by Apr 18, 2017OPINIONS0 comments





“Does a resolution trump an ordinance?” This and many other questions were presented during Tribal Council last week. You really felt like you needed a lawyer present just to interpret the proceedings and things have gotten very contentious as we move forward in a very volatile election year. It is a great irony of the governmental struggle that is taking place in our Tribe that someone used the term “trumped”. As one of the community members who addressed Council on Thursday stated, the disarray in our government looks very similar to that current state of affairs in the federal government.

My thoughts are not intended to be directed at any one or group of leaders. I would like to discuss the situation as a whole and hopefully talk about how we behave as public servants and as a community. I am no one’s judge and am certainly not a model of perfection myself, so I hope to provide observations instead of criticisms. It just seems that we are spending much of our time trying to justify current behavior based on the approval or acceptance of past behavior. There is a certain amount of minimizing the idea of right and wrong, particularly if someone did “it” in the past and “got away with ‘it’”.

This train of thought may be why our tribal code (https://www.municode.com/library/nc/cherokee_indians_eastern_band/codes/code_of_ordinances) is so full of contradictions. If you take a look at the Code, it doesn’t take long to find conflicting language within it. The contradictions in Code have been a topic of discussion throughout several administrations. It would seem that a cleaning and organizing of the Cherokee Code would be at least as important as a constitution for the Tribe. And, I believe that the constitution is a matter of paramount importance to the people. With the validity of the Executive Office, Tribal Council and now the Cherokee Court system being questioned, we, the Cherokee community, are left wondering where we go from here.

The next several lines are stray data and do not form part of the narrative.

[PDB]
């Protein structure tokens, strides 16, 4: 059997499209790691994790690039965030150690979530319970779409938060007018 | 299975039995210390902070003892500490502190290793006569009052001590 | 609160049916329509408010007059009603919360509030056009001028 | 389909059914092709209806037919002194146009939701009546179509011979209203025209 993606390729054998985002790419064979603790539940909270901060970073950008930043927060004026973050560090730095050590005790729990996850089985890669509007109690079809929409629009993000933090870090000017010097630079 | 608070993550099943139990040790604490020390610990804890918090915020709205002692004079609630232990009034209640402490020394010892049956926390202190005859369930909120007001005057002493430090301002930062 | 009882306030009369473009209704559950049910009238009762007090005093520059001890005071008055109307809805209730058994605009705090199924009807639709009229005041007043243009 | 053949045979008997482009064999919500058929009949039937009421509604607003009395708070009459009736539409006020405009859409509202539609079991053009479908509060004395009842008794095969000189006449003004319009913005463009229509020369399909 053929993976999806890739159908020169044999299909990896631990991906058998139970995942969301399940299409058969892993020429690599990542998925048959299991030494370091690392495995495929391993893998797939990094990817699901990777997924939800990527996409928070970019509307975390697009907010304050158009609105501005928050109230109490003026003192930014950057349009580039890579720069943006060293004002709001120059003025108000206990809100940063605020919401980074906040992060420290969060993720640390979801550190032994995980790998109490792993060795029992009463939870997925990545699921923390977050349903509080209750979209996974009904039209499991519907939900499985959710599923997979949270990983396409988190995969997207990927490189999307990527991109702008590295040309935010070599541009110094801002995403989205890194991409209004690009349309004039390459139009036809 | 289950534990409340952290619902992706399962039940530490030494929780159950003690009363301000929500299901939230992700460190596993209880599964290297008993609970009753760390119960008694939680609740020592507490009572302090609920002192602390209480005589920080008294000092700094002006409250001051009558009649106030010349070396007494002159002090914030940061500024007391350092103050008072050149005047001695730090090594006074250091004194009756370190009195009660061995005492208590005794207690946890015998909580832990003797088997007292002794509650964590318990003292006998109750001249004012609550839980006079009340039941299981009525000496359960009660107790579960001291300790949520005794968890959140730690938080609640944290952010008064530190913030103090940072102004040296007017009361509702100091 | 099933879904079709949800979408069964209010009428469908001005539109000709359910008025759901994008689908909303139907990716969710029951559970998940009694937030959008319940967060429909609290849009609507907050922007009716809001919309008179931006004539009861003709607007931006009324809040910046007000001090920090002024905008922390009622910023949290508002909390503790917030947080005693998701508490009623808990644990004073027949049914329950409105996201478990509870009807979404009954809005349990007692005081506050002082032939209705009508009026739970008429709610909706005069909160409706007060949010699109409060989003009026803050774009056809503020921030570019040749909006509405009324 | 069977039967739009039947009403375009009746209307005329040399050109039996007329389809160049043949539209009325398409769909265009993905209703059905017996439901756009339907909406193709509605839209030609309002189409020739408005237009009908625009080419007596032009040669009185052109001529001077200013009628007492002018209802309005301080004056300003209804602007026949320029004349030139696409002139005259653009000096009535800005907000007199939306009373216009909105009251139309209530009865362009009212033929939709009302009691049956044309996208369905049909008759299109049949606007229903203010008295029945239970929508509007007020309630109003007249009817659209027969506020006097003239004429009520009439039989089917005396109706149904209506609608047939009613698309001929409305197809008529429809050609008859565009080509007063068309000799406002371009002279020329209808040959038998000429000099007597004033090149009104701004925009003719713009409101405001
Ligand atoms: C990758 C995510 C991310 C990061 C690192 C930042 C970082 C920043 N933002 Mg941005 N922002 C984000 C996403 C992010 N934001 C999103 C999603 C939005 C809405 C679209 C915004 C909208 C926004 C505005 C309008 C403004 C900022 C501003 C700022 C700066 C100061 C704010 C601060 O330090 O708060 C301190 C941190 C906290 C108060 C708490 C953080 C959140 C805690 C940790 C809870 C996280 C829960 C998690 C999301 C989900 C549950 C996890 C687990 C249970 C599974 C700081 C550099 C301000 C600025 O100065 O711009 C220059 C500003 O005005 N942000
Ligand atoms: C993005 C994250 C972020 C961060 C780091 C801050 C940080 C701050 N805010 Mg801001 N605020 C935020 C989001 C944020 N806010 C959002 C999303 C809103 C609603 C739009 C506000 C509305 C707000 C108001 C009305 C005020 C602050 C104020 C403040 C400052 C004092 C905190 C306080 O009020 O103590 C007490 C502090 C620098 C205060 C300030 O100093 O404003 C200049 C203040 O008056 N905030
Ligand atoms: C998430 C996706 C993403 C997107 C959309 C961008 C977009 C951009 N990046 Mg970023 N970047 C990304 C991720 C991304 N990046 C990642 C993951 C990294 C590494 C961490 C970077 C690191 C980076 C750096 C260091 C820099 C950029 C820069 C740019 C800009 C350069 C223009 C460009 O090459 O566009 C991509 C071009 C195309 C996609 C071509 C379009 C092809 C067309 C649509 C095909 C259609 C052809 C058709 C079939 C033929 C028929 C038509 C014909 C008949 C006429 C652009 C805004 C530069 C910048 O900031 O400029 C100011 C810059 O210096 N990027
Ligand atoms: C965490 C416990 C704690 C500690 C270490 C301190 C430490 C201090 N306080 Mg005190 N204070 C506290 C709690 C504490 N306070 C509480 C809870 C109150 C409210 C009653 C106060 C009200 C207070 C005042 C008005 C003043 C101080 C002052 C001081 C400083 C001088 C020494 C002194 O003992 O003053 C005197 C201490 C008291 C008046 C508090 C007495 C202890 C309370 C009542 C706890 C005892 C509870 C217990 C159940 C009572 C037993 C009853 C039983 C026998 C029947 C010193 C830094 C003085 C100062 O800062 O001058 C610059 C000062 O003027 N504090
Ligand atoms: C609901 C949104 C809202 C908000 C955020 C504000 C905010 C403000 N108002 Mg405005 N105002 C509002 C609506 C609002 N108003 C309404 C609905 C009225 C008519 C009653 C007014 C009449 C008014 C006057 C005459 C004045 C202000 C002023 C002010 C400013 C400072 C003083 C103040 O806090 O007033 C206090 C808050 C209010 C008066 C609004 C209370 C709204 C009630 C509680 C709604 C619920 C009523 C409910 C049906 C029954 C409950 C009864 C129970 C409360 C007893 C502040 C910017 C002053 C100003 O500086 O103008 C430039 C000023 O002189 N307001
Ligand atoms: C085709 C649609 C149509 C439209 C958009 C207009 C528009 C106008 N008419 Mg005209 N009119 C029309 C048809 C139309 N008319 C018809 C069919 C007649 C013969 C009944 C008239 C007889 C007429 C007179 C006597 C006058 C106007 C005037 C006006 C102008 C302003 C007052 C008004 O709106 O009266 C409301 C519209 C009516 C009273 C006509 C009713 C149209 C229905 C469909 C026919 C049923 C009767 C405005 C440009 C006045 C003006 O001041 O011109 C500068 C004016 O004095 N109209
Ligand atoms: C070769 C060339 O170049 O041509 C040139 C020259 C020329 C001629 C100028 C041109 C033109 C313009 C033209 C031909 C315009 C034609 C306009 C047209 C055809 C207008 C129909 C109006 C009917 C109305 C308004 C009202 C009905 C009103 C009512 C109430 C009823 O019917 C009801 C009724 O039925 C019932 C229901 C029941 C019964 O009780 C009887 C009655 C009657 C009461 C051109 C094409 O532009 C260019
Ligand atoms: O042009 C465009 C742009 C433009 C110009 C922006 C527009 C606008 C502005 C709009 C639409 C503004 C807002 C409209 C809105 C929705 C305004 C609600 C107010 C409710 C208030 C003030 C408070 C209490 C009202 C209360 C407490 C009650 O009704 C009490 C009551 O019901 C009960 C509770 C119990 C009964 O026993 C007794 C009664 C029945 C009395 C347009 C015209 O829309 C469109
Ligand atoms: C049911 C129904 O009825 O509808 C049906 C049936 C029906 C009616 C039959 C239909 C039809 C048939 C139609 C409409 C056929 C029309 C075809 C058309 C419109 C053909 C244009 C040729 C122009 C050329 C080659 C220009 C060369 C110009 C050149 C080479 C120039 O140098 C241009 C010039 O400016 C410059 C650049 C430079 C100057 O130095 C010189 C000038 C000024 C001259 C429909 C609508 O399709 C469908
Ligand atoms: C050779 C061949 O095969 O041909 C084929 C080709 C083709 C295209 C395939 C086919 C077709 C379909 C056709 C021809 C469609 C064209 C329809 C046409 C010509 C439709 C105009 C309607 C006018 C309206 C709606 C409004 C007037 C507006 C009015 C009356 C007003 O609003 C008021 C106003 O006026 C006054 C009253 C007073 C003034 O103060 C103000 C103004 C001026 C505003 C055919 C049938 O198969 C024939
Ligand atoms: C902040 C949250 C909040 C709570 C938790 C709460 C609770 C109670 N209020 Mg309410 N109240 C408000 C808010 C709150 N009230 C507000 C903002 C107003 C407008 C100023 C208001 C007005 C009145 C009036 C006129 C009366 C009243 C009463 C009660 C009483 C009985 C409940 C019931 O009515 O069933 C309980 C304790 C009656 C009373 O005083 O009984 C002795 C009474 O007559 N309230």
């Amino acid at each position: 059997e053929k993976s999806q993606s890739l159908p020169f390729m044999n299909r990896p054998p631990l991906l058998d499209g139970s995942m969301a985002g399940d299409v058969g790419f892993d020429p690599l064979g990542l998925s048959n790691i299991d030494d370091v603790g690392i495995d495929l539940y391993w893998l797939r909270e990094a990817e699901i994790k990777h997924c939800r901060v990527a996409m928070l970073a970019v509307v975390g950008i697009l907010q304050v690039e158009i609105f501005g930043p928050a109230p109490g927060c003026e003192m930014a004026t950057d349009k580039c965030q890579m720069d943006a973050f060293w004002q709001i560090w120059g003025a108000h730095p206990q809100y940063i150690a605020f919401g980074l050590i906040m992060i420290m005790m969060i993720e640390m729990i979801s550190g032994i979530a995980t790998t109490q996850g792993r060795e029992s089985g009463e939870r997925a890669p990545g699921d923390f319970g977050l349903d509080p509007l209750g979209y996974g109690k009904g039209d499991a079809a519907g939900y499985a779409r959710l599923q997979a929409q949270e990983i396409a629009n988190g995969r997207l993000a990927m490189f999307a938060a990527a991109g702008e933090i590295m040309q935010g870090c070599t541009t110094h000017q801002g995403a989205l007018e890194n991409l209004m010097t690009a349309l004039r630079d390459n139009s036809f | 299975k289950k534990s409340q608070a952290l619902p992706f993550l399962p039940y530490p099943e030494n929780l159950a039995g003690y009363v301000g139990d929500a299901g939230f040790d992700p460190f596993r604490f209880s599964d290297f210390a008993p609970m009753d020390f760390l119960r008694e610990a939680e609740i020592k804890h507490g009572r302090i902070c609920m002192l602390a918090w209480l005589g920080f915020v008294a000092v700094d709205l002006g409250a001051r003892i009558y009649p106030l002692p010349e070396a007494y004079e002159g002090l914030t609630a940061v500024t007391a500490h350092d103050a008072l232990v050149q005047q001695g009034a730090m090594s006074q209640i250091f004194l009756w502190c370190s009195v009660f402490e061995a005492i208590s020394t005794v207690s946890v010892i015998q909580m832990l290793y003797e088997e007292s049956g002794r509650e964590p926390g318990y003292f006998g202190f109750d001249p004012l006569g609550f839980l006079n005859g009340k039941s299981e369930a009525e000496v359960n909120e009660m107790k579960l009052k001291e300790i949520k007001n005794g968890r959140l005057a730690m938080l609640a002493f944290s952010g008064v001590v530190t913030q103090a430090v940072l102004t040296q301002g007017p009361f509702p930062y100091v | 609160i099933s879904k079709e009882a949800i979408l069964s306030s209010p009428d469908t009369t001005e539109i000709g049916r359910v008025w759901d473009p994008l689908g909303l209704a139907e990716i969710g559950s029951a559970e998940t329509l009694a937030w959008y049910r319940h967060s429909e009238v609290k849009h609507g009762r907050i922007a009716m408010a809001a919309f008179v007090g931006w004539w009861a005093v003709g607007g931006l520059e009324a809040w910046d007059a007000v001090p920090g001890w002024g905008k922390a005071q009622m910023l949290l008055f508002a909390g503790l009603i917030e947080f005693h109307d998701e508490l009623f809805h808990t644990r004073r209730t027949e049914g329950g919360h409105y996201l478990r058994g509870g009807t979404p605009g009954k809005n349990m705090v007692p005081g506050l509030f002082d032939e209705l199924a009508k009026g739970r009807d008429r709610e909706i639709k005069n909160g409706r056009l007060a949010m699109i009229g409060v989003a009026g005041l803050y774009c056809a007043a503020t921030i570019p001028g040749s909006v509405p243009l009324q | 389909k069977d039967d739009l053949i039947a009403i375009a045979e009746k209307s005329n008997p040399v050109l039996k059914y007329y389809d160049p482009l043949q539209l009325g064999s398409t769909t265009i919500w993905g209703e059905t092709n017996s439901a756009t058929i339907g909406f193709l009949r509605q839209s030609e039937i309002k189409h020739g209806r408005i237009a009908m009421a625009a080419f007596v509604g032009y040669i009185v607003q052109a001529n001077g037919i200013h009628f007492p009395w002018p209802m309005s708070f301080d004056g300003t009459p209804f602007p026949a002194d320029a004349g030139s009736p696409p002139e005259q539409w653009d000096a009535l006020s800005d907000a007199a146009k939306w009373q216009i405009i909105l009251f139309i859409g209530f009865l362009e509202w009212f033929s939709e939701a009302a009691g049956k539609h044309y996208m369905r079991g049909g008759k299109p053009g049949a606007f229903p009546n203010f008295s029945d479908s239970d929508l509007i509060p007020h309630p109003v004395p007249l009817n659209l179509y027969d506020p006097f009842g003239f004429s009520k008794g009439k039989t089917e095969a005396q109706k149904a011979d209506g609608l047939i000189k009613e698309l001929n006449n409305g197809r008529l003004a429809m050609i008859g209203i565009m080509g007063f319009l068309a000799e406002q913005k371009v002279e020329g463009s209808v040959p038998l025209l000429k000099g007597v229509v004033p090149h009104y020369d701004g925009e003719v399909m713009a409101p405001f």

I have been reading a book by James Merritt titled “9 Keys to Successful Leadership”. I read books like this from time to time, even though I am on the downhill side of leading. In my 30-plus years in business, I have led several workgroups. I continue to learn from my team members and, I hope, they learn from me.

In a chapter titled, “The Key to a Winning Organization”, Dr. Merritt points to a very surprising key, that of goodness. In the chapter, he quotes the second president of the United States, John Adams. “Public virtue is the only foundation of republics. There must be a positive passion for the public good, the public interest, all her power and glory established in the minds of the people, or there can be no republican government, no any real liberty. By the way, the definition of republic is ‘state in which supreme power is held by the people and their elected representatives, and which has an elected or nominated president rather than a monarch’.”

The point Dr. Merritt was making is that goodness will make or break an organization; that “public virtue depends upon private character…just as moral goodness leads to tremendous economic and financial benefits, the collapse of morality entails enormous financial and economic costs”.

An interesting point Dr. Merritt brings up is that goodness does not come from education. It doesn’t really matter how intelligent a person is if there is a lack of integrity in the heart. For several years, we have talked about how we want educated leaders, but we have not had many substantive discussions about integrity, until now. Again, I am not pointing fingers at anyone nor am I casting any stones. I am just saying that as a community, we may not be focusing our efforts when we are choosing the direction that we want our Tribe to go in, in the best way.

We, the community of Eastern Band of Cherokee Indians, need to decide what kind of leadership we want. The truth is that each of us is a leader when it comes to this Tribe. We have the power to choose the people we install as public servants and we are capable of choosing the direction of the tribal operations. It is just a matter of whether we want to be good leaders or not.

Is this an oversimplification of the issues? Probably. We have a very tangled web at the moment. But, we have to start somewhere. The lines between good and bad have been blurred by looking back at our past and justifying decisions based on previous behavior. It is time to start making decisions based simply on whether it is right and ethical to do a thing or it is wrong.